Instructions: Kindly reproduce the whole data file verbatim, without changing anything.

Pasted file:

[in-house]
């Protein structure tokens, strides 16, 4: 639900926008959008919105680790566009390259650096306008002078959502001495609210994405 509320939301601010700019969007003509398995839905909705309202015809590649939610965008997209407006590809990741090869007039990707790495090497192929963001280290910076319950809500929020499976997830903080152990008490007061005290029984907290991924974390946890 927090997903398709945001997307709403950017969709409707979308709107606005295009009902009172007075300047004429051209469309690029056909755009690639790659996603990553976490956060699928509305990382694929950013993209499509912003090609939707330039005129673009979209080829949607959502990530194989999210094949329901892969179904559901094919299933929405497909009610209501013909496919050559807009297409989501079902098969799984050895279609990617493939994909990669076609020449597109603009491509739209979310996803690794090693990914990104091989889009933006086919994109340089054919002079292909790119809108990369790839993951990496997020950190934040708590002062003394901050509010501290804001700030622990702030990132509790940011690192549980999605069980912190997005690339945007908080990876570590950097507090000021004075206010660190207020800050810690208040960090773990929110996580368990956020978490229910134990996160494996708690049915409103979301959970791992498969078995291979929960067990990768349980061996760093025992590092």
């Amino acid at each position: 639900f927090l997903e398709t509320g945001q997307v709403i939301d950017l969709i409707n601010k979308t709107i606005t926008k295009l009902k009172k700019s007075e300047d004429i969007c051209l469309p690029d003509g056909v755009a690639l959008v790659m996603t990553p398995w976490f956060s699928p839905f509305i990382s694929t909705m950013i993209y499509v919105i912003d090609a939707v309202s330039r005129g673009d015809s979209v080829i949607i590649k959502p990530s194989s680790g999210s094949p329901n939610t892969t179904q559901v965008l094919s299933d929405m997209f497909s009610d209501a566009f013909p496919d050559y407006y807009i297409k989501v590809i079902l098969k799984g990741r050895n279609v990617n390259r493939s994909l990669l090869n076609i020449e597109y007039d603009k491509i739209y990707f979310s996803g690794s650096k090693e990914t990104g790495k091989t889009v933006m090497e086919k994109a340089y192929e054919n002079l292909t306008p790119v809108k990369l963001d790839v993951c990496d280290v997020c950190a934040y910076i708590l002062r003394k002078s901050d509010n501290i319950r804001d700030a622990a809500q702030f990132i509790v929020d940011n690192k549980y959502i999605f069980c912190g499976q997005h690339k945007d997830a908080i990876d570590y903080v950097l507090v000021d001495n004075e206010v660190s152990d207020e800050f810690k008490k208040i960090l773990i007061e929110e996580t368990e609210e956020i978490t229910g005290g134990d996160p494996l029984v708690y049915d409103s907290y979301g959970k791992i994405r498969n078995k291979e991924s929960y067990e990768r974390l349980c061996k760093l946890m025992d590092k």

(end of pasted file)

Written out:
[in-house]
């Protein structure tokens, strides 16, 4: 639900926008959008919105680790566009390259650096306008002078959502001495609210994405 509320939301601010700019969007003509398995839905909705309202015809590649939610965008997209407006590809990741090869007039990707790495090497192929963001280290910076319950809500929020499976997830903080152990008490007061005290029984907290991924974390946890 927090997903398709945001997307709403950017969709409707979308709107606005295009009902009172007075300047004429051209469309690029056909755009690639790659996603990553976490956060699928509305990382694929950013993209499509912003090609939707330039005129673009979209080829949607959502990530194989999210094949329901892969179904559901094919299933929405497909009610209501013909496919050559807009297409989501079902098969799984050895279609990617493939994909990669076609020449597109603009491509739209979310996803690794090693990914990104091989889009933006086919994109340089054919002079292909790119809108990369790839993951990496997020950190934040708590002062003394901050509010501290804001700030622990702030990132509790940011690192549980999605069980912190997005690339945007908080990876570590950097507090000021004075206010660190207020800050810690208040960090773990929110996580368990956020978490229910134990996160494996708690049915409103979301959970791992498969078995291979929960067990990768349980061996760093025992590092």
């Amino acid at each position: 639900f927090l997903e398709t509320g945001q997307v709403i939301d950017l969709i409707n601010k979308t709107i606005t926008k295009l009902k009172k700019s007075e300047d004429i969007c051209l469309p690029d003509g056909v755009a690639l959008v790659m996603t990553p398995w976490f956060s699928p839905f509305i990382s694929t909705m950013i993209y499509v919105i912003d090609a939707v309202s330039r005129g673009d015809s979209v080829i949607i590649k959502p990530s194989s680790g999210s094949p329901n939610t892969t179904q559901v965008l094919s299933d929405m997209f497909s009610d209501a566009f013909p496919d050559y407006y807009i297409k989501v590809i079902l098969k799984g990741r050895n279609v990617n390259r493939s994909l990669l090869n076609i020449e597109y007039d603009k491509i739209y990707f979310s996803g690794s650096k090693e990914t990104g790495k091989t889009v933006m090497e086919k994109a340089y192929e054919n002079l292909t306008p790119v809108k990369l963001d790839v993951c990496d280290v997020c950190a934040y910076i708590l002062r003394k002078s901050d509010n501290i319950r804001d700030a622990a809500q702030f990132i509790v929020d940011n690192k549980y959502i999605f069980c912190g499976q997005h690339k945007d997830a908080i990876d570590y903080v950097l507090v000021d001495n004075e206010v660190s152990d207020e800050f810690k008490k208040i960090l773990i007061e929110e996580t368990e609210e956020i978490t229910g005290g134990d996160p494996l029984v708690y049915d409103s907290y979301g959970k791992i994405r498969n078995k291979e991924s929960y067990e990768r974390l349980c061996k760093l946890m025992d590092k």